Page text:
Management at the University of Houston-Downtown, USA.
  2. Here is a link to an International Conference on Ramayana which is taking place at Jaipur in India shortly: http://www.ramcharit.org/irc2.

(Related Posts:

https://ashokbhatia.wordpress.com/2013/05/27/management-lessons-from-ramayana

https://ashokbhatia.wordpress.com/2017/09/29/what-ceos-can-learn-from-ravana)

 

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All of us have our role models in life – people who not only leave behind a deep impression on our psyche, but also make us who we are.

Here is a touching tribute to one such role model from a professional doctor and an upcoming writer Dr Shivani Salil, who has an ample supply of creative juices coursing through her veins. She has already won many accolades in her budding career.

Shivani Salil

She was lovingly named ‘Raj Kumari’ (princess) by her parents. Their first born, she was born with the proverbial silver spoon, and was pampered silly by all. Growing up in the pre partition era, she must have known what abundance meant. But when random lines were drawn, her entire family, immediate and extended was advised to make the move. Comply, they did, but in return had to give up everything they had…to find themselves cooped up in refugee camps in what we call India now.

For a nine year old girl, life as she had known, vanished into thin air. What they must have taken for granted back home, was now a luxury. Making ends meet was an uphill task but the family managed. They were relocated to a small town where her studies couldn’t be continued so she was packed off to a relative’s place where it was possible.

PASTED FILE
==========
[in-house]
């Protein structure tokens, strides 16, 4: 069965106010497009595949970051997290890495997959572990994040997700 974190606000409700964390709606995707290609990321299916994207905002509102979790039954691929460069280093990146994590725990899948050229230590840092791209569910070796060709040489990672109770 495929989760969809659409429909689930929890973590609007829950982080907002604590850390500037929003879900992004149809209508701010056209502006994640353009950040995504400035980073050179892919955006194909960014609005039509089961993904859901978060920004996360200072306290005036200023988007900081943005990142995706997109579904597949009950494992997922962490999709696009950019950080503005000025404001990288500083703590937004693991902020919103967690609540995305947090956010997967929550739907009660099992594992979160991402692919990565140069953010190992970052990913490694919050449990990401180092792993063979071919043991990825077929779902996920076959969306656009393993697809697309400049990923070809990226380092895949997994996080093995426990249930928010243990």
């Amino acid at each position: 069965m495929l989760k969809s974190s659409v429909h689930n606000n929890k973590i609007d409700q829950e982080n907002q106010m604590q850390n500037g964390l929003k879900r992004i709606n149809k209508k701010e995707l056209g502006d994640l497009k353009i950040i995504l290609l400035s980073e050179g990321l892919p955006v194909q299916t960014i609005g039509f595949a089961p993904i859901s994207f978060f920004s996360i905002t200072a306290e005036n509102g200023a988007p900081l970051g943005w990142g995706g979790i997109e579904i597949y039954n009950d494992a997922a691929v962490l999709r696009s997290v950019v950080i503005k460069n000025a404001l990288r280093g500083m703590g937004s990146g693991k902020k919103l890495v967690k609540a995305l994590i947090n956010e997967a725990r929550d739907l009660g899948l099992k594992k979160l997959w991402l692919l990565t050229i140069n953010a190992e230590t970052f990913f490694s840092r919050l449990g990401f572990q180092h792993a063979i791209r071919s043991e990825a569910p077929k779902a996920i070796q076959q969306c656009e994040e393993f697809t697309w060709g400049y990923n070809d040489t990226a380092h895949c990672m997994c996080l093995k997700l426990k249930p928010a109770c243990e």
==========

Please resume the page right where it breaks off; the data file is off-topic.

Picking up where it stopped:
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Mahabharat Krishna ArjunaHad Lord Krishna been around, this is how he might have advised a clueless and gloomy blogger Arjuna:

What you have already blogged, you have blogged well,

What you are blogging, you are doing fine, you can tell,

What you will blog, will also get blogged well,

Live in the present, your heart-felt ideas would eventually sell.

Never beseech someone for a ‘like’, a ‘reblog’ or for a ‘comment’,

Let your soul never be in torment,

For writing what you are passionate about alone you are meant,

Read more, get inspired, get cracking, never get bent.

At times, you may get upset for not having been ‘Freshly Pressed’,

Well, it is not the end of the world, do not feel unduly stressed,

Escaping a deluge of ‘likes’ and ‘comments’ instead leaves you feeling blessed,

You are not in a short sprint but in a marathon, you have already guessed.

Be…

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ashokbhatia

When it comes to writing, we are not too bad. Words help us to keep ourselves connected with the Blogging illustrationworld around us. Our inner joys, sorrows, trials, triumphs take the shape of blogs which we keep posting at regular intervals. We can’t help ourselves but write. In other words, we are a bunch of declared Blogaholics. We have no intentions of getting rid of this addiction. And we do not wish to remain anonymous!

Writing is like an internal cleaning process for us. Some of us use it to unburden the soul; some others for spreading cheer. Some of us are here to promote our books, whether present, upcoming or still in the realm of our pious intentions. Some of us are here to make money. Quite a few of us are here simply to educate, entertain and amuse.

We have good days and we have bad days. Often, we…